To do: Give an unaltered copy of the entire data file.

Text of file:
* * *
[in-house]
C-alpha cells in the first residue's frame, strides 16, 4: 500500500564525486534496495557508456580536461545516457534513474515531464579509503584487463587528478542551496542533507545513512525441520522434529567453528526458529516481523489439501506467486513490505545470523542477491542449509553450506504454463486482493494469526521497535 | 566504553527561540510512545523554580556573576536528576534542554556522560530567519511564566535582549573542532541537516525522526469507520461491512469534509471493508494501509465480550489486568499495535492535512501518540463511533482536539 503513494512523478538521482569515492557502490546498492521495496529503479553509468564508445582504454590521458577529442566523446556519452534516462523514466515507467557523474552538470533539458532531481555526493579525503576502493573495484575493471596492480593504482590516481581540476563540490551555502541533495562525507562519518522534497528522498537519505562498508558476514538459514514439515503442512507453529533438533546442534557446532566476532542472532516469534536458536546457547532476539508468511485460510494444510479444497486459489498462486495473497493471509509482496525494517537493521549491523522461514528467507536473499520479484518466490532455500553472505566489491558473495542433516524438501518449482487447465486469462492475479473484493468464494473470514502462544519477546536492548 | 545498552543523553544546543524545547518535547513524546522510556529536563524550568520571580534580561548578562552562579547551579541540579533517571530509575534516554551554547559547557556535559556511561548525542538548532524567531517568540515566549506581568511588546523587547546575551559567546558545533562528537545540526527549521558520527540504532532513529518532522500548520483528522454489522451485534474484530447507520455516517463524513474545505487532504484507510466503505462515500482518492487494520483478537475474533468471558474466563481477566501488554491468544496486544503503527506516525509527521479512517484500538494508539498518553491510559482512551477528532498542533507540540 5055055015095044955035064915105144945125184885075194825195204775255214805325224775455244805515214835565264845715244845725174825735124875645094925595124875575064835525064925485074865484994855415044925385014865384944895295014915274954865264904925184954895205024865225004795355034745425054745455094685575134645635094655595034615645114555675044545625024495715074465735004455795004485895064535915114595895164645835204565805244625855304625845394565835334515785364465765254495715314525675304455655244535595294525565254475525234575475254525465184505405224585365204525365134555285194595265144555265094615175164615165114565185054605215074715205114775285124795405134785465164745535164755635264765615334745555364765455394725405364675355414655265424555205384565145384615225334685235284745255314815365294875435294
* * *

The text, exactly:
[in-house]
C-alpha cells in the first residue's frame, strides 16, 4: 500500500564525486534496495557508456580536461545516457534513474515531464579509503584487463587528478542551496542533507545513512525441520522434529567453528526458529516481523489439501506467486513490505545470523542477491542449509553450506504454463486482493494469526521497535 | 566504553527561540510512545523554580556573576536528576534542554556522560530567519511564566535582549573542532541537516525522526469507520461491512469534509471493508494501509465480550489486568499495535492535512501518540463511533482536539 503513494512523478538521482569515492557502490546498492521495496529503479553509468564508445582504454590521458577529442566523446556519452534516462523514466515507467557523474552538470533539458532531481555526493579525503576502493573495484575493471596492480593504482590516481581540476563540490551555502541533495562525507562519518522534497528522498537519505562498508558476514538459514514439515503442512507453529533438533546442534557446532566476532542472532516469534536458536546457547532476539508468511485460510494444510479444497486459489498462486495473497493471509509482496525494517537493521549491523522461514528467507536473499520479484518466490532455500553472505566489491558473495542433516524438501518449482487447465486469462492475479473484493468464494473470514502462544519477546536492548 | 545498552543523553544546543524545547518535547513524546522510556529536563524550568520571580534580561548578562552562579547551579541540579533517571530509575534516554551554547559547557556535559556511561548525542538548532524567531517568540515566549506581568511588546523587547546575551559567546558545533562528537545540526527549521558520527540504532532513529518532522500548520483528522454489522451485534474484530447507520455516517463524513474545505487532504484507510466503505462515500482518492487494520483478537475474533468471558474466563481477566501488554491468544496486544503503527506516525509527521479512517484500538494508539498518553491510559482512551477528532498542533507540540 5055055015095044955035064915105144945125184885075194825195204775255214805325224775455244805515214835565264845715244845725174825735124875645094925595124875575064835525064925485074865484994855415044925385014865384944895295014915274954865264904925184954895205024865225004795355034745425054745455094685575134645635094655595034615645114555675044545625024495715074465735004455795004485895064535915114595895164645835204565805244625855304625845394565835334515785364465765254495715314525675304455655244535595294525565254475525234575475254525465184505405224585365204525365134555285194595265144555265094615175164615165114565185054605215074715205114775285124795405134785465164745535164755635264765615334745555364765455394725405364675355414655265424555205384565145384615225334685235284745255314815365294875435294